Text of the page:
Medium Curing Cutbacks
Asphalt cutbacks use petroleum solvents for fluidifying asphalt cement. The solvents are called distillate, diluents or cutter stock. If the solvent used in making the cutback asphalt is highly volatile, it will evaporate quickly, while solvents of lower volatility evaporate more slowly. Based on the relative speed of the solvent fraction’s evaporation, cutback asphalts are divided into three types: rapid-curing (RC), medium-curing (MC) and slow-curing (SC).
Medium-curing (MC) cutback asphalt cement is a combination of medium diluents of intermediate volatility, typically in the kerosene boiling point range, and asphalt cement. Medium-curing cutback grades include MC-30, MC-70, MC-250, MC-800, and MC-3000.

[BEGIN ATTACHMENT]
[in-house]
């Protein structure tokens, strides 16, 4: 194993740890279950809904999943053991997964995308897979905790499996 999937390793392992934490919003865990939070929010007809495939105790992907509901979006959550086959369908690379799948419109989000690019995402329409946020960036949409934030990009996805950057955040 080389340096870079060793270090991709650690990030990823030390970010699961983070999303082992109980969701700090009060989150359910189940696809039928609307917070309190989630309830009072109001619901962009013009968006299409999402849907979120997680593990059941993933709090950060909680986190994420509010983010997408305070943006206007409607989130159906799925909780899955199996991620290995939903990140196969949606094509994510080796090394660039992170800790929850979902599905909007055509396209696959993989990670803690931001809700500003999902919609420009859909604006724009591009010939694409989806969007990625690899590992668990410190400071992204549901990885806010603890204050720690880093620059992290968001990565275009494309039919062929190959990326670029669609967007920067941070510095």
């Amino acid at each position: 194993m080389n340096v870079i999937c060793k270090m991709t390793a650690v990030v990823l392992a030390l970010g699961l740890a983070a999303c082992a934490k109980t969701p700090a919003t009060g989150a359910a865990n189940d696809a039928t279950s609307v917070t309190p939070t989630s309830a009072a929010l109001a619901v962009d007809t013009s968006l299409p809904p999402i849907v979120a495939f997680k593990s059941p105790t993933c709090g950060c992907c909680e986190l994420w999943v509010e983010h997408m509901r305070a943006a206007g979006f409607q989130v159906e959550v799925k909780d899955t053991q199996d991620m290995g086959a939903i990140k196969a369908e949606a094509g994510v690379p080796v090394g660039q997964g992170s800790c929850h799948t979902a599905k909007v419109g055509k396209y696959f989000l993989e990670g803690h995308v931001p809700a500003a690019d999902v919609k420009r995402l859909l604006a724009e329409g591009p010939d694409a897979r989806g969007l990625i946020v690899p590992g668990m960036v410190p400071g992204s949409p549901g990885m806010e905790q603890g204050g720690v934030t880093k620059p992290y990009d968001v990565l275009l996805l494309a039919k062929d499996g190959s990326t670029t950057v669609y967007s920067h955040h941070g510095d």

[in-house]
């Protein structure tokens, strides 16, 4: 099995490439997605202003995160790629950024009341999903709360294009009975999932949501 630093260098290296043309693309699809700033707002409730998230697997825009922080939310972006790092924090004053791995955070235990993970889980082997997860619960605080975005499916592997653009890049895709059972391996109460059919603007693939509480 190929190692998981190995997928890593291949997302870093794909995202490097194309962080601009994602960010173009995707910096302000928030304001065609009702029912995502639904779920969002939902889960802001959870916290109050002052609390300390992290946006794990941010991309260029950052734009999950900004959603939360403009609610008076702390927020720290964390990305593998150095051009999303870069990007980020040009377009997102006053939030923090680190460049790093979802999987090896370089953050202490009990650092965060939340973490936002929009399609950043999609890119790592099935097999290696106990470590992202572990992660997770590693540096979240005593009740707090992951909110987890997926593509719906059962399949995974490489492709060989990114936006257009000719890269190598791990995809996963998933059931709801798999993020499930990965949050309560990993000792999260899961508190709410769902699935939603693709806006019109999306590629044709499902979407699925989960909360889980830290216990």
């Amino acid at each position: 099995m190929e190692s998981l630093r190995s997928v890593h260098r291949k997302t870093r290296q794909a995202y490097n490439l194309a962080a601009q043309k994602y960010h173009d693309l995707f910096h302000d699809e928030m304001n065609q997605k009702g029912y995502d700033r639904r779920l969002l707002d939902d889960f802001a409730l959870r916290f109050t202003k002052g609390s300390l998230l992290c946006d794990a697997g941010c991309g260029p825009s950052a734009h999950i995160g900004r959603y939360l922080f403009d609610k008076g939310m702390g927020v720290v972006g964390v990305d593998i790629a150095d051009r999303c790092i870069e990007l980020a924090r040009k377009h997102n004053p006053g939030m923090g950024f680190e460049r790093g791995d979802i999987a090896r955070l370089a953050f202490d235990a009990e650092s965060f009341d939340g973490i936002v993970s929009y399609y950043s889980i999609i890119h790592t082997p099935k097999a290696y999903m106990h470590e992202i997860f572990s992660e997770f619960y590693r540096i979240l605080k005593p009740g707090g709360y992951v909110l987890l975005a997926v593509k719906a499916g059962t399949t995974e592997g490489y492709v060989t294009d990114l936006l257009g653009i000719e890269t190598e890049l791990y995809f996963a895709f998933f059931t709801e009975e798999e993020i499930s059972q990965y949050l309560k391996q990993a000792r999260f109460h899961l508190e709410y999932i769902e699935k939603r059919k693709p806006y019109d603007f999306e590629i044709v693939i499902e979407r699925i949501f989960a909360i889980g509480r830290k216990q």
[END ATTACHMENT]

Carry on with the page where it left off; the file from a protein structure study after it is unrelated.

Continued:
The degree of fluidity developed in each cutback’s case depends principally on the ratio of solvent to asphalt cement. To a minor degree, the liquidity of the cutback may be affected by the hardness of the base asphalt from which the cutback is made. The degree of fluidity results in several grades of cutback asphalt, some quite fluid at ambient temperatures and others somewhat more viscous. The more viscous grades may require a small amount of heating to make them fluid enough for construction operations.
The medium curing grades are designed to be mixed with aggregates. Because these grades do not break immediately upon contact with aggregate, mixes using medium-setting cutbacks can remain workable for extended periods of time and will lend themselves to cold mix stockpiles.